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Monday, Jul 22 2013 03:38 PM

Former MVP Ryan Braun suspended for rest of season

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    By Rick Wood

    The Milwaukee Brewers' Ryan Braun checks his swing in the sixth inning against the Cincinnati Reds on Tuesday, July 9, at Miller Park in Milwaukee.

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    By John Fisher/Cal Sport Media/ZUMAPRESS.com

    Milwaukee left fielder Ryan Braun #8 doubles to right field in the 1st inning at Miller Park in Milwaukee on May 5.

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BY RONALD BLUM AP Sports Writer

NEW YORK — Former National League MVP Ryan Braun was suspended without pay for the rest of the season and the postseason Monday in the first penalty of baseball’s investigation of players reportedly tied to a Florida clinic accused of distributing performance-enhancing drugs.

Braun accepted the penalty.

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Former National League MVP Ryan Braun was suspended Monday without pay for the rest of the season and the postseason for violating league policy on performance-enhancing drugs. Some of the reaction:

"As I have acknowledged in the past, I am not perfect. I realize now that I have made some mistakes. I am willing to accept the consequences of those actions. This situation has taken a toll on me and my entire family, and it is has been a distraction to my teammates and the Brewers organization. I am very grateful for the support I have received from players, ownership and the fans in Milwaukee and around the country. Finally, I wish to apologize to anyone I may have disappointed - all of the baseball fans especially those in Milwaukee, the great Brewers organization, and my teammates. I am glad to have this matter behind me once and for all, and I cannot wait to get back to the game I love." -- Braun in a statement provided by MLB.

"We commend Ryan Braun for taking responsibility for his past actions. We all agree that it is in the best interests of the game to resolve this matter. When Ryan returns, we look forward to him making positive contributions to Major League Baseball, both on and off the field." -- Rob Manfred, MLB executive vice president, economics and league affairs.

"I am deeply gratified to see Ryan taking this bold step. It vindicates the rights of all players under the Joint Drug Program. It is good for the game that Ryan will return soon to continue his great work both on and off the field." -- Michael Weiner, MLB Players Association executive director.

"I am not perfect. I realize now that I have made some mistakes. I am willing to accept the consequences of those actions," he said in a statement.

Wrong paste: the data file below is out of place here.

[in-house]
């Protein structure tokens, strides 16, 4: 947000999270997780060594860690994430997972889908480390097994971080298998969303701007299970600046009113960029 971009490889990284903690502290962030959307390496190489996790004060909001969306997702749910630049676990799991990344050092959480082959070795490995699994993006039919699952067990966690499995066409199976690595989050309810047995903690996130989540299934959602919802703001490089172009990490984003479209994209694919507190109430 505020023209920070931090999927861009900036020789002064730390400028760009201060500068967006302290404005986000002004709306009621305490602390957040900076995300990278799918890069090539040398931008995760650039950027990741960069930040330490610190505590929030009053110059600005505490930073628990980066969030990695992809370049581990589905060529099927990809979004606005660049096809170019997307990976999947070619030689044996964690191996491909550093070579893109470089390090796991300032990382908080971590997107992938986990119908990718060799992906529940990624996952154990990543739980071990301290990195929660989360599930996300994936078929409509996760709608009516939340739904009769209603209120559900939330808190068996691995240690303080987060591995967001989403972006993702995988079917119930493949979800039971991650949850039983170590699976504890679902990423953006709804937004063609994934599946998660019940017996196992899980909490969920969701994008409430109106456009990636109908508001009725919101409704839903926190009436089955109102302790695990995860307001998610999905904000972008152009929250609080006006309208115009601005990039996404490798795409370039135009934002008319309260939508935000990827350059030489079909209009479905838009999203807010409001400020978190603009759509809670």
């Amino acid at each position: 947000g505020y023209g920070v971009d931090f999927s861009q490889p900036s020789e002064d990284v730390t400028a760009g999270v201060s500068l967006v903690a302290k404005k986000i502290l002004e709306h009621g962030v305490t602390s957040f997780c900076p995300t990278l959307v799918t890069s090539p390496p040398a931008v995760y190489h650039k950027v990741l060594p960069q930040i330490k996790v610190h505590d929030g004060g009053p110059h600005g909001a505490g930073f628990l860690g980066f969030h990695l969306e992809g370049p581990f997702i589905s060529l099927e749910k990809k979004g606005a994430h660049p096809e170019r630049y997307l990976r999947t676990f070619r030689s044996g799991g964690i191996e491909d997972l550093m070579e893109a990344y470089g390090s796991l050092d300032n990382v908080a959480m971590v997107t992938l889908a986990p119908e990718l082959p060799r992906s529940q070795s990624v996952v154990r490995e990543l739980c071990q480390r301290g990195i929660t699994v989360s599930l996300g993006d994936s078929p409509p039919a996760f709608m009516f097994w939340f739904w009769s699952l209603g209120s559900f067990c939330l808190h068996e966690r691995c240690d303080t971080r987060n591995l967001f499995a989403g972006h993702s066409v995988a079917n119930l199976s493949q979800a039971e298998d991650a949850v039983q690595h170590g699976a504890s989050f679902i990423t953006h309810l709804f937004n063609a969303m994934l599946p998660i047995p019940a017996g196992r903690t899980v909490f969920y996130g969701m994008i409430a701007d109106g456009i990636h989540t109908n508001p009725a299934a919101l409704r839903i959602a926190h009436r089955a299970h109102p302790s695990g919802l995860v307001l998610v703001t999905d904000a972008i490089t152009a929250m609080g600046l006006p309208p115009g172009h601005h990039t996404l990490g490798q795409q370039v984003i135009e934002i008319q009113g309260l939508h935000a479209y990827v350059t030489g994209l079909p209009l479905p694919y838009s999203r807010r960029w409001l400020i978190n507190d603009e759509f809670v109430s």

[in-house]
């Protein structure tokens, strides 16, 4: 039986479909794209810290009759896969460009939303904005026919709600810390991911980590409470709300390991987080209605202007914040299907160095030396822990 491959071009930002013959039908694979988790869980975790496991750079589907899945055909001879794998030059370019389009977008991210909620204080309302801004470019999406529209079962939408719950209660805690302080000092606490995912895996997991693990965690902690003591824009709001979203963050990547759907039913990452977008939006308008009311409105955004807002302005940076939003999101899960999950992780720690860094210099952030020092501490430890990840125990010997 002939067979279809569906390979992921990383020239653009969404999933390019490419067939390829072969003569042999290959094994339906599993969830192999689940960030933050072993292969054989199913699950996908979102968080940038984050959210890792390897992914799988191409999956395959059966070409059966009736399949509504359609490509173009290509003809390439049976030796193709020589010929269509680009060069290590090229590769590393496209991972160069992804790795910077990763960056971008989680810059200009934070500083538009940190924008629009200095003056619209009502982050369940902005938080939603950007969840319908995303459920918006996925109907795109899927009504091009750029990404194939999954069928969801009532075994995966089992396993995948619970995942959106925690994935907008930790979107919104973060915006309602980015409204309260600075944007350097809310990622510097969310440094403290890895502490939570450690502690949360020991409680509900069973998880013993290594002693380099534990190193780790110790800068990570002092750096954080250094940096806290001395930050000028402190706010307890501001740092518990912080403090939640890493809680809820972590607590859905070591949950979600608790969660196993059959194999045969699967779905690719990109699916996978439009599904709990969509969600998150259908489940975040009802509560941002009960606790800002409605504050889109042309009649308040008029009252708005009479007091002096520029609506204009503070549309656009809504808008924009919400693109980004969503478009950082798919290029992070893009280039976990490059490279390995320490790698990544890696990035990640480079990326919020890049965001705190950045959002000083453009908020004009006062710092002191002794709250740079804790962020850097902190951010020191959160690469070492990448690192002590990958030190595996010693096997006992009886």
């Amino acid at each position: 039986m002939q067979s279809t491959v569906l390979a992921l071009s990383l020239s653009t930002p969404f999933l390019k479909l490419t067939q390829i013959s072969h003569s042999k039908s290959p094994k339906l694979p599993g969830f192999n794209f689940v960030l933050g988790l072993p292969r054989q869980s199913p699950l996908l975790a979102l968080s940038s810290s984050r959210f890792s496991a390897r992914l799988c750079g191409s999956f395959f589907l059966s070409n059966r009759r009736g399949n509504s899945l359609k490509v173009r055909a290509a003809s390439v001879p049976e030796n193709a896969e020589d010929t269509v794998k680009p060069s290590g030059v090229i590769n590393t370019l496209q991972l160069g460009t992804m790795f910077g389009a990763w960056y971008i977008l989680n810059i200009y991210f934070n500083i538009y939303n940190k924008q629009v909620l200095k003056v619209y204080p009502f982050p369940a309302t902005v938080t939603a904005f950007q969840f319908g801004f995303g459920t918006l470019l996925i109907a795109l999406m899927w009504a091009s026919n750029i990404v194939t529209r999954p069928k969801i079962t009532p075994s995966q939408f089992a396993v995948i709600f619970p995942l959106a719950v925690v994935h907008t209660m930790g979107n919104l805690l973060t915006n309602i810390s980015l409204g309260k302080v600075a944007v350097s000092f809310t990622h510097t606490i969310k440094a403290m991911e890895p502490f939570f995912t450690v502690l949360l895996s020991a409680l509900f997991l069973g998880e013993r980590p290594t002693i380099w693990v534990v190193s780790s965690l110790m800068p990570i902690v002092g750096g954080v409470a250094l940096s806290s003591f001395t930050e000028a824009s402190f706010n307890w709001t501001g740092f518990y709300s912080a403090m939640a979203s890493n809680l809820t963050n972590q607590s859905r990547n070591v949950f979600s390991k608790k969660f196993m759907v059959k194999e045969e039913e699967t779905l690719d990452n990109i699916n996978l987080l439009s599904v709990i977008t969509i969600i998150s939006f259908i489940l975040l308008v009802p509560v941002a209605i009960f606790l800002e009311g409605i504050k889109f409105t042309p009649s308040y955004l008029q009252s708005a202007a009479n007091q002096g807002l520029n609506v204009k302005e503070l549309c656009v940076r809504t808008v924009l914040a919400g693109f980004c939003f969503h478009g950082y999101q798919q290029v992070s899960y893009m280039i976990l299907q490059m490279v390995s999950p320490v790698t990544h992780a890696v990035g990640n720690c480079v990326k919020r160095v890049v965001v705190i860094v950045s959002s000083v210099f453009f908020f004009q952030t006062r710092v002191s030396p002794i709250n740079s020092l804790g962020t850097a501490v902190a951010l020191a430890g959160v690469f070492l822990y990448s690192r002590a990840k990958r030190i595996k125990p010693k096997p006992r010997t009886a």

Major League Baseball attempted to suspend Braun for a positive drug test following the 2011 season, but an arbitrator overturned the penalty because the Milwaukee star’s urine sample was not handled as specified by baseball’s drug agreement.

Braun, injured Yankees star Alex Rodriguez and more than a dozen players were targeted by MLB following a report by Miami New Times in January that they had been connected with Biogenesis of America, a now-closed anti-aging clinic.

MLB Commissioner Bud Selig announced the penalty Monday, citing Braun for multiple unspecified "violations" of baseball’s drug program and labor contract. Braun will miss the Milwaukee Brewers’ final 65 games without pay, costing him about $3 million of his $8.5 million salary.

Under the agreement reached by MLB and the players’ association the specifics of Braun’s admission won’t be made public.

"We commend Ryan Braun for taking responsibility for his past actions," said Rob Manfred, MLB’s executive vice president for economics and league affairs. "We all agree that it is in the best interests of the game to resolve this matter. When Ryan returns, we look forward to him making positive contributions to Major League Baseball, both on and off the field."

Union head Michael Weiner said in a statement: "I am deeply gratified to see Ryan taking this bold step. It vindicates the rights of all players under the joint drug program. It is good for the game that Ryan will return soon to continue his great work both on and off the field."

Braun’s acceptance of a suspension marks a 180-degree turnaround from his defiant spring training news conference in Phoenix last year, after his 50-game ban was overturned.

"We won," he said then, "because the truth is on my side. The truth is always relevant, and at the end of the day, the truth prevailed."

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